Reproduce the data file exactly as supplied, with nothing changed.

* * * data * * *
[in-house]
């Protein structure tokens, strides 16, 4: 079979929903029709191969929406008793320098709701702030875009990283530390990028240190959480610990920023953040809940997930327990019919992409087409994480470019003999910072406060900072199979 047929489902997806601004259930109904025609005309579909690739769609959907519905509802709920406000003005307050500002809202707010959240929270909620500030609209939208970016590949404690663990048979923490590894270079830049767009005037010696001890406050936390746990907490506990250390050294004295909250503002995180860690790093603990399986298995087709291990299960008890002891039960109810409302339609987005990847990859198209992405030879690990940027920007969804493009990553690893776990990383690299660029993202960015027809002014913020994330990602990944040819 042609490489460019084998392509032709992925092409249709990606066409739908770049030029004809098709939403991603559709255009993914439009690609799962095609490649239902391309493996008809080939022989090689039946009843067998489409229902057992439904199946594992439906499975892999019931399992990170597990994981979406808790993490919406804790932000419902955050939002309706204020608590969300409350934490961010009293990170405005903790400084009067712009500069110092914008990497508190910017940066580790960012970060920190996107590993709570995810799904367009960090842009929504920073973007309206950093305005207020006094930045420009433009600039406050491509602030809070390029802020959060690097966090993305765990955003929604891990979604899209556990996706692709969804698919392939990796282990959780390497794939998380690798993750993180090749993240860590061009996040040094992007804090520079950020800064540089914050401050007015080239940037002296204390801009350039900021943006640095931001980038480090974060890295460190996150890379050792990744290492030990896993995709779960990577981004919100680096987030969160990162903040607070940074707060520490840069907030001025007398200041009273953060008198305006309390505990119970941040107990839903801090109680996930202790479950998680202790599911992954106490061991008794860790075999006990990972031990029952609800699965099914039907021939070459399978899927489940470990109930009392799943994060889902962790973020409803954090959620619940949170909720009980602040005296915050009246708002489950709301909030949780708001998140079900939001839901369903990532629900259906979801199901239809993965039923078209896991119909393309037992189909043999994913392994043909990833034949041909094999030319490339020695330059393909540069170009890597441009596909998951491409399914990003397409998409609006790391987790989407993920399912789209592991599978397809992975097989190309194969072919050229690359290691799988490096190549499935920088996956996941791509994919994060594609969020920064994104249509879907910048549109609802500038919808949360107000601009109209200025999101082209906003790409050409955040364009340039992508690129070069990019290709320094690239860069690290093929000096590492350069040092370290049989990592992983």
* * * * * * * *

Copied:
[in-house]
């Protein structure tokens, strides 16, 4: 079979929903029709191969929406008793320098709701702030875009990283530390990028240190959480610990920023953040809940997930327990019919992409087409994480470019003999910072406060900072199979 047929489902997806601004259930109904025609005309579909690739769609959907519905509802709920406000003005307050500002809202707010959240929270909620500030609209939208970016590949404690663990048979923490590894270079830049767009005037010696001890406050936390746990907490506990250390050294004295909250503002995180860690790093603990399986298995087709291990299960008890002891039960109810409302339609987005990847990859198209992405030879690990940027920007969804493009990553690893776990990383690299660029993202960015027809002014913020994330990602990944040819 042609490489460019084998392509032709992925092409249709990606066409739908770049030029004809098709939403991603559709255009993914439009690609799962095609490649239902391309493996008809080939022989090689039946009843067998489409229902057992439904199946594992439906499975892999019931399992990170597990994981979406808790993490919406804790932000419902955050939002309706204020608590969300409350934490961010009293990170405005903790400084009067712009500069110092914008990497508190910017940066580790960012970060920190996107590993709570995810799904367009960090842009929504920073973007309206950093305005207020006094930045420009433009600039406050491509602030809070390029802020959060690097966090993305765990955003929604891990979604899209556990996706692709969804698919392939990796282990959780390497794939998380690798993750993180090749993240860590061009996040040094992007804090520079950020800064540089914050401050007015080239940037002296204390801009350039900021943006640095931001980038480090974060890295460190996150890379050792990744290492030990896993995709779960990577981004919100680096987030969160990162903040607070940074707060520490840069907030001025007398200041009273953060008198305006309390505990119970941040107990839903801090109680996930202790479950998680202790599911992954106490061991008794860790075999006990990972031990029952609800699965099914039907021939070459399978899927489940470990109930009392799943994060889902962790973020409803954090959620619940949170909720009980602040005296915050009246708002489950709301909030949780708001998140079900939001839901369903990532629900259906979801199901239809993965039923078209896991119909393309037992189909043999994913392994043909990833034949041909094999030319490339020695330059393909540069170009890597441009596909998951491409399914990003397409998409609006790391987790989407993920399912789209592991599978397809992975097989190309194969072919050229690359290691799988490096190549499935920088996956996941791509994919994060594609969020920064994104249509879907910048549109609802500038919808949360107000601009109209200025999101082209906003790409050409955040364009340039992508690129070069990019290709320094690239860069690290093929000096590492350069040092370290049989990592992983």